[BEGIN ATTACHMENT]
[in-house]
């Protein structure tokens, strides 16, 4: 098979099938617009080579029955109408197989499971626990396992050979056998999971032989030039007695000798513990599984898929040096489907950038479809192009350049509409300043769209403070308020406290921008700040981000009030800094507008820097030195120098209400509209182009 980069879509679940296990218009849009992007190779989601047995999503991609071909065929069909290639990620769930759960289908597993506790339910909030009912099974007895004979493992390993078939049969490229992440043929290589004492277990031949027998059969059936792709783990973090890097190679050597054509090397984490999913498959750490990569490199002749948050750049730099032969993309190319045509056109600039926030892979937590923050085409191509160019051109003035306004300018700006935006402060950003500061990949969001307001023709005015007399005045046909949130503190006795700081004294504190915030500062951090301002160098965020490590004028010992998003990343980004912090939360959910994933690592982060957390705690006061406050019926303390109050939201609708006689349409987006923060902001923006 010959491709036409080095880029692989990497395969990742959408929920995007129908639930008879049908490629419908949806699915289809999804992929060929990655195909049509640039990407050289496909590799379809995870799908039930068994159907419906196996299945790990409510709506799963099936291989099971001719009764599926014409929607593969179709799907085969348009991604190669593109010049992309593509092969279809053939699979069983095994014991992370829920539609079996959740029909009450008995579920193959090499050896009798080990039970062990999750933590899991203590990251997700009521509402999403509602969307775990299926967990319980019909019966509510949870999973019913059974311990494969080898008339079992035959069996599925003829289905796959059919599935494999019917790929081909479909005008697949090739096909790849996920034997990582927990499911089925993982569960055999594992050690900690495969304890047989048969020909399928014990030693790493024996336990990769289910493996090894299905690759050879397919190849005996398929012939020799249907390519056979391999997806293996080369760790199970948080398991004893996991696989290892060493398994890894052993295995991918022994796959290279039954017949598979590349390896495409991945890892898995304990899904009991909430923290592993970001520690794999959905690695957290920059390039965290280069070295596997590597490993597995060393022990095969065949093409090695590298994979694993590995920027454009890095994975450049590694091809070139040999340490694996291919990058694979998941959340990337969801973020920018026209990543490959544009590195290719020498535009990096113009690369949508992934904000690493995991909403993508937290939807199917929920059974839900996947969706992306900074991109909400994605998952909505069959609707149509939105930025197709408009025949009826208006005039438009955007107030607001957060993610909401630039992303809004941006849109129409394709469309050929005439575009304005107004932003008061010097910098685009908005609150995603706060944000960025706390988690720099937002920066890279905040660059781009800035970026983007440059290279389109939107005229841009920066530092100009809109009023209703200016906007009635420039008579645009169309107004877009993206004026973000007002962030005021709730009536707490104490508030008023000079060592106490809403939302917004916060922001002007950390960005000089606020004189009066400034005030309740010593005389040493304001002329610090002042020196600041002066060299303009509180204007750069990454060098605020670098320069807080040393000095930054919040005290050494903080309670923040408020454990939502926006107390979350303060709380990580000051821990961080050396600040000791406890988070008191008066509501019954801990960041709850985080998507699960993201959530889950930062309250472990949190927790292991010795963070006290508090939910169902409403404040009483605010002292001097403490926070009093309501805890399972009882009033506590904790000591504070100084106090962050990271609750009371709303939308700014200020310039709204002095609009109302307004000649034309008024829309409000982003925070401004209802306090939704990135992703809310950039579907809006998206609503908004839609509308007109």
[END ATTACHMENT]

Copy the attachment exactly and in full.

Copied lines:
[in-house]
């Protein structure tokens, strides 16, 4: 098979099938617009080579029955109408197989499971626990396992050979056998999971032989030039007695000798513990599984898929040096489907950038479809192009350049509409300043769209403070308020406290921008700040981000009030800094507008820097030195120098209400509209182009 980069879509679940296990218009849009992007190779989601047995999503991609071909065929069909290639990620769930759960289908597993506790339910909030009912099974007895004979493992390993078939049969490229992440043929290589004492277990031949027998059969059936792709783990973090890097190679050597054509090397984490999913498959750490990569490199002749948050750049730099032969993309190319045509056109600039926030892979937590923050085409191509160019051109003035306004300018700006935006402060950003500061990949969001307001023709005015007399005045046909949130503190006795700081004294504190915030500062951090301002160098965020490590004028010992998003990343980004912090939360959910994933690592982060957390705690006061406050019926303390109050939201609708006689349409987006923060902001923006 010959491709036409080095880029692989990497395969990742959408929920995007129908639930008879049908490629419908949806699915289809999804992929060929990655195909049509640039990407050289496909590799379809995870799908039930068994159907419906196996299945790990409510709506799963099936291989099971001719009764599926014409929607593969179709799907085969348009991604190669593109010049992309593509092969279809053939699979069983095994014991992370829920539609079996959740029909009450008995579920193959090499050896009798080990039970062990999750933590899991203590990251997700009521509402999403509602969307775990299926967990319980019909019966509510949870999973019913059974311990494969080898008339079992035959069996599925003829289905796959059919599935494999019917790929081909479909005008697949090739096909790849996920034997990582927990499911089925993982569960055999594992050690900690495969304890047989048969020909399928014990030693790493024996336990990769289910493996090894299905690759050879397919190849005996398929012939020799249907390519056979391999997806293996080369760790199970948080398991004893996991696989290892060493398994890894052993295995991918022994796959290279039954017949598979590349390896495409991945890892898995304990899904009991909430923290592993970001520690794999959905690695957290920059390039965290280069070295596997590597490993597995060393022990095969065949093409090695590298994979694993590995920027454009890095994975450049590694091809070139040999340490694996291919990058694979998941959340990337969801973020920018026209990543490959544009590195290719020498535009990096113009690369949508992934904000690493995991909403993508937290939807199917929920059974839900996947969706992306900074991109909400994605998952909505069959609707149509939105930025197709408009025949009826208006005039438009955007107030607001957060993610909401630039992303809004941006849109129409394709469309050929005439575009304005107004932003008061010097910098685009908005609150995603706060944000960025706390988690720099937002920066890279905040660059781009800035970026983007440059290279389109939107005229841009920066530092100009809109009023209703200016906007009635420039008579645009169309107004877009993206004026973000007002962030005021709730009536707490104490508030008023000079060592106490809403939302917004916060922001002007950390960005000089606020004189009066400034005030309740010593005389040493304001002329610090002042020196600041002066060299303009509180204007750069990454060098605020670098320069807080040393000095930054919040005290050494903080309670923040408020454990939502926006107390979350303060709380990580000051821990961080050396600040000791406890988070008191008066509501019954801990960041709850985080998507699960993201959530889950930062309250472990949190927790292991010795963070006290508090939910169902409403404040009483605010002292001097403490926070009093309501805890399972009882009033506590904790000591504070100084106090962050990271609750009371709303939308700014200020310039709204002095609009109302307004000649034309008024829309409000982003925070401004209802306090939704990135992703809310950039579907809006998206609503908004839609509308007109």